Agencies/organizations have the opportunity to earn refunds.
Refunds are a monetary payment provided by the contractor bank to agencies/organizations that can directly fund and support mission critical efforts.
Please note the following about refunds:
- An agency’s refund rate range has been established by the GSA SmartPay® 3 Master Contract.
- Minimum refunds are a single rate that considers both volume of spend and speed of pay.
- Minimum refunds may vary by Contract Line Item Number (CLIN) and business line.
- An agency and the GSA SmartPay contractor bank can negotiate additional refund incentives and document it in their task order.
- Agencies can maximize refunds earned by using GSA SmartPay payment solutions rather than convenience checks, personal payments (like cash or personal credit cards) and traditional contract payments.
Example refund calculations can be found in section B.3.3 of the GSA SmartPay 3 Master Contract.
Unless an agency has specific statutory authority to handle funds received, 31 U.S.C. § 3302 states that incoming funds are to be deposited into the Treasury general fund. The exception to this rule is when funds qualify as “refunds” which are defined as “repayments for excess payments.” Or, refunds can be defined as “amounts collected from outside sources for payments made in error, overpayments or adjustments for previous amounts disbursed.” Under either definition, these “refunds” must go back to the appropriation or fund account(s) from which the excess payment were made.1 2
GSA originally looked into the use of refunds as part of the travel management company contracts. The Comptroller General found that if the contractor agreed to discount services to the federal government, the Government Accountability Office saw no reason to prohibit agencies from depositing savings to the credit of the appropriation against which the initial cost of the employee travel was charged.
As receipts are actually a return of a portion of a prior agency payment and may be deposited to the credit of the appropriation against which the payment was initially charged rather than to a general fund receipt account. If the appropriation initially charged has not expired, the refund is available to support new obligations. If the appropriation account initially charged has expired, but has not yet closed, the refund is deposited to the credit of the expired account where it is available for recording or adjusting obligations properly incurred before the appropriation expired.3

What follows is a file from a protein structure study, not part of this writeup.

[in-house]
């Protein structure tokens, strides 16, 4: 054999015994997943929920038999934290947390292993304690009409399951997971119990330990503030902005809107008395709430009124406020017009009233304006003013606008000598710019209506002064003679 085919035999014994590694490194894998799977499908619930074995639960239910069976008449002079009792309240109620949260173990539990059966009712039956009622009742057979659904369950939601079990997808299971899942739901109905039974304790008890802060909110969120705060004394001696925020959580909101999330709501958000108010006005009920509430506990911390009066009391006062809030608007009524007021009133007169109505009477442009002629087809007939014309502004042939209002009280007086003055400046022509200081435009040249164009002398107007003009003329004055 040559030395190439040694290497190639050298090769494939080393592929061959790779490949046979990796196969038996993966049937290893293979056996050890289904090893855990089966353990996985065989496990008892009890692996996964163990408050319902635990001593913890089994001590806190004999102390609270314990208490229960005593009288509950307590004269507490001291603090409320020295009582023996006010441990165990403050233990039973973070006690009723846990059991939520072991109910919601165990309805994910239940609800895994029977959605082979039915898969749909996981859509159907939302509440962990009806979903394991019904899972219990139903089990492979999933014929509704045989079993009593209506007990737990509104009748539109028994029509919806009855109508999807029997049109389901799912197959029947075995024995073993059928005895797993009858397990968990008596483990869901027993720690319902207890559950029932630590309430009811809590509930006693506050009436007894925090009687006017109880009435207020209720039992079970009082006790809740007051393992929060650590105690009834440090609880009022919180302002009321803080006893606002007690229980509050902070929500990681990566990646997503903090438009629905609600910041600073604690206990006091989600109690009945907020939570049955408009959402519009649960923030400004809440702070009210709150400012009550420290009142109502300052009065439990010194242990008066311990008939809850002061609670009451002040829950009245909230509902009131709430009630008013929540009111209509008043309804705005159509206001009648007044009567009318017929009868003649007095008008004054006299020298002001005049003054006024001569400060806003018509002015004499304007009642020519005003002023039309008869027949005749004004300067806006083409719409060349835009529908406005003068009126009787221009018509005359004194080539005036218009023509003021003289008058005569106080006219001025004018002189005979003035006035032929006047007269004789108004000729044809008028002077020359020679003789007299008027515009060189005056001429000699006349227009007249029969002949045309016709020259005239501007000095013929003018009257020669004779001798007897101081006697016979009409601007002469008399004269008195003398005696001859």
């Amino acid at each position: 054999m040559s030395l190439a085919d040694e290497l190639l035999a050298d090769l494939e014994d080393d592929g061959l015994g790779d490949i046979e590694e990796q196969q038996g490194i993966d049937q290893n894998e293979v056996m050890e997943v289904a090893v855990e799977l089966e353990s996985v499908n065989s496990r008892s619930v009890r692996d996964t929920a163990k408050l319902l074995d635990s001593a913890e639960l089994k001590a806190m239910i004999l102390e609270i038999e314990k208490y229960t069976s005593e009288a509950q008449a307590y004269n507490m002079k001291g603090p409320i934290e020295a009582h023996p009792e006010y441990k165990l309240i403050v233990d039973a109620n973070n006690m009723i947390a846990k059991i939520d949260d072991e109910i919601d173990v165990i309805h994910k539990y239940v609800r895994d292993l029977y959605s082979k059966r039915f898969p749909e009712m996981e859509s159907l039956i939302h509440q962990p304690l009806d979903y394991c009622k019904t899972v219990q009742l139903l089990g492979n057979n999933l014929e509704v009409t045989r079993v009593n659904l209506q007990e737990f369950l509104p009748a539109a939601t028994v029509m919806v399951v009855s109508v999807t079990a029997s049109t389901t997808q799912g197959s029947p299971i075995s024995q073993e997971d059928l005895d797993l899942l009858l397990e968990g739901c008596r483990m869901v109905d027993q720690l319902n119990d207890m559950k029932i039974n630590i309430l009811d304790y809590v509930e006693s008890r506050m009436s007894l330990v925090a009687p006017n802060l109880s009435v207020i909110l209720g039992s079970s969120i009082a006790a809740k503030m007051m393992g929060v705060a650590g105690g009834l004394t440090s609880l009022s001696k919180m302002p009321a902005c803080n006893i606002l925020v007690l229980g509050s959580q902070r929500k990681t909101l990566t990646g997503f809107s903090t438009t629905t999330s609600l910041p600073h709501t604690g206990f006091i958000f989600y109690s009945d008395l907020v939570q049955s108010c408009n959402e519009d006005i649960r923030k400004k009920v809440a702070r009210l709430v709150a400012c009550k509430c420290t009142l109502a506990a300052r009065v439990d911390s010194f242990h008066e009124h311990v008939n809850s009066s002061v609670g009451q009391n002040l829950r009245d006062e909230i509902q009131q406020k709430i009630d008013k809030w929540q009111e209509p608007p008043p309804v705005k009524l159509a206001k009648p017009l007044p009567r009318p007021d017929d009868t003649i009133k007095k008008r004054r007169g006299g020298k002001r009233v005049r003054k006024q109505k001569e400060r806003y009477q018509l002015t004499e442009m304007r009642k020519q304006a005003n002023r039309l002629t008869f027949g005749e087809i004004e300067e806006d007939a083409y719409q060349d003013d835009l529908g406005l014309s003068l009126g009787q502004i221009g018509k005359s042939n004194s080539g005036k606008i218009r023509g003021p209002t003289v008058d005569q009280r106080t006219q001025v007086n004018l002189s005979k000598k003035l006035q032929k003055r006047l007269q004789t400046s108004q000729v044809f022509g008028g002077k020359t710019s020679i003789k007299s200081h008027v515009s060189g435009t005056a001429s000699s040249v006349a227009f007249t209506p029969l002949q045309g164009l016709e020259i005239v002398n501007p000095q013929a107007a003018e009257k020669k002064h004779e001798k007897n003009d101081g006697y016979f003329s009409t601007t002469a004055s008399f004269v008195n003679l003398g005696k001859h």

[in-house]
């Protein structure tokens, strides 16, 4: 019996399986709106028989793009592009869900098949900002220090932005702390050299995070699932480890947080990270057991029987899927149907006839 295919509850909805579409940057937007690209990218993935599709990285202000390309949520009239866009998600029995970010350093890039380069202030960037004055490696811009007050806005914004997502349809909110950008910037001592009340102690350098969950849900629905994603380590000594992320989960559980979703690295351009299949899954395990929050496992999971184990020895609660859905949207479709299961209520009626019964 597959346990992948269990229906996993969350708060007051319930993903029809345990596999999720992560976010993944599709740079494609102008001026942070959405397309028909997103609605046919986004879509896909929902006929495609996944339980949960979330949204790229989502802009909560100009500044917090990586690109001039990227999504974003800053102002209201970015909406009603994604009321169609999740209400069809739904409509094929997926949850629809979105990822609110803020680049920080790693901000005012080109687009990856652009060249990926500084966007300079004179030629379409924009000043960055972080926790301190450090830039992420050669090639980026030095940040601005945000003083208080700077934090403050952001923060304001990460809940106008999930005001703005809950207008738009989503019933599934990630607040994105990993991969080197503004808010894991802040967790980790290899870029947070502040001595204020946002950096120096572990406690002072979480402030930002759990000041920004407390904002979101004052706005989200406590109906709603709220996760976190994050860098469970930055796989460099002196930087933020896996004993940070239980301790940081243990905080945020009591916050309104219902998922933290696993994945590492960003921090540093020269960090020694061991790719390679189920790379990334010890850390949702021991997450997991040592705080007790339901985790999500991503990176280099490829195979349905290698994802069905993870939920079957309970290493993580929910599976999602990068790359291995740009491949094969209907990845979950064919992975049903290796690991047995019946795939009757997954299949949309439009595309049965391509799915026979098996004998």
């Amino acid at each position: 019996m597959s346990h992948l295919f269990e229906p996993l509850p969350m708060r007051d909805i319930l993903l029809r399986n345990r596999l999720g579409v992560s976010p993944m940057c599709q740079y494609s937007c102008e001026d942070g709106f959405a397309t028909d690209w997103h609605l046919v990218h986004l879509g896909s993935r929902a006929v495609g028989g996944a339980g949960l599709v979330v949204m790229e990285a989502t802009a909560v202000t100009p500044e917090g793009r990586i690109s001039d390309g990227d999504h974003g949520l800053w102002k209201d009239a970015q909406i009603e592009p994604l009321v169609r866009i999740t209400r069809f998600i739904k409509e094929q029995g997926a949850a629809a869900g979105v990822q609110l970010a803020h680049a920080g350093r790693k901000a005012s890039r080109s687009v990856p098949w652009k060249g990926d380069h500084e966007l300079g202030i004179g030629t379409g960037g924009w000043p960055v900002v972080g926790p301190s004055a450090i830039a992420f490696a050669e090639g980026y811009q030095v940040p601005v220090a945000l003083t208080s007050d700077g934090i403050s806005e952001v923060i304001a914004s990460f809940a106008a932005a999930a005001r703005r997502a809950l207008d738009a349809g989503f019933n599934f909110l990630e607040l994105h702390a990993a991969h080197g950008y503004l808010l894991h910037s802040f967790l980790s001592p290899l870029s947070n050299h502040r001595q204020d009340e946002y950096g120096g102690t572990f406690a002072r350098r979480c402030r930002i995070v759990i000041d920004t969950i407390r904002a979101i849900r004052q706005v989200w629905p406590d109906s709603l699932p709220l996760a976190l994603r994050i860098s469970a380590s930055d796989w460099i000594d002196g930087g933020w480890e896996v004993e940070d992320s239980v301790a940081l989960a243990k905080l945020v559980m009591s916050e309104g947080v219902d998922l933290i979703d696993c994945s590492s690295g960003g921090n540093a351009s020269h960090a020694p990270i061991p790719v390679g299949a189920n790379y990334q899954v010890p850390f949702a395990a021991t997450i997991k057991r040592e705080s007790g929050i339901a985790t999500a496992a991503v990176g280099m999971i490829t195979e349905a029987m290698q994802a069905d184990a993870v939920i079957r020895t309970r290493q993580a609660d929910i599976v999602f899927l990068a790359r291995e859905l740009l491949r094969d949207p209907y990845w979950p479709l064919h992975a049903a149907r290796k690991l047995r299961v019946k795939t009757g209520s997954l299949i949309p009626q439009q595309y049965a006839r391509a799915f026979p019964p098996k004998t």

This same analysis and reasoning applies to the GSA SmartPay program refunds. Under the GSA SmartPay program, refunds are discounts offered by the banks, which may be deposited to the credit of the appropriation against which the initial cost was charged. If that appropriation has expired, but not yet closed, the refund may be credited to the expired account where available. If the appropriation has expired, and the expired account has been closed, the refund would be properly credited to the appropriate Treasury general fund.
The exception permitting the deposit of refunds to the appropriation initially charged is permissive in nature. If an agency declines the refund, it should be deposited to the Treasury general fund.
- Rebates from Travel Management Center Contractors, B-217913, 65 Comp. Gen. 600, May 30, 1986.
- Accounting for Rebates from Travel Management Center Contractors, B-217913.3, 73 Comp. Gen. 210, June 24, 1994.
- 71 Comp. Gen. 502 (1992); B-217913.2, Feb. 19, 1993; GAO, Policy and Procedures Manual for Guidance of Federal Agencies, title 7, §§ 4.3, 5.4; 31 U.S.C. § 1552(b).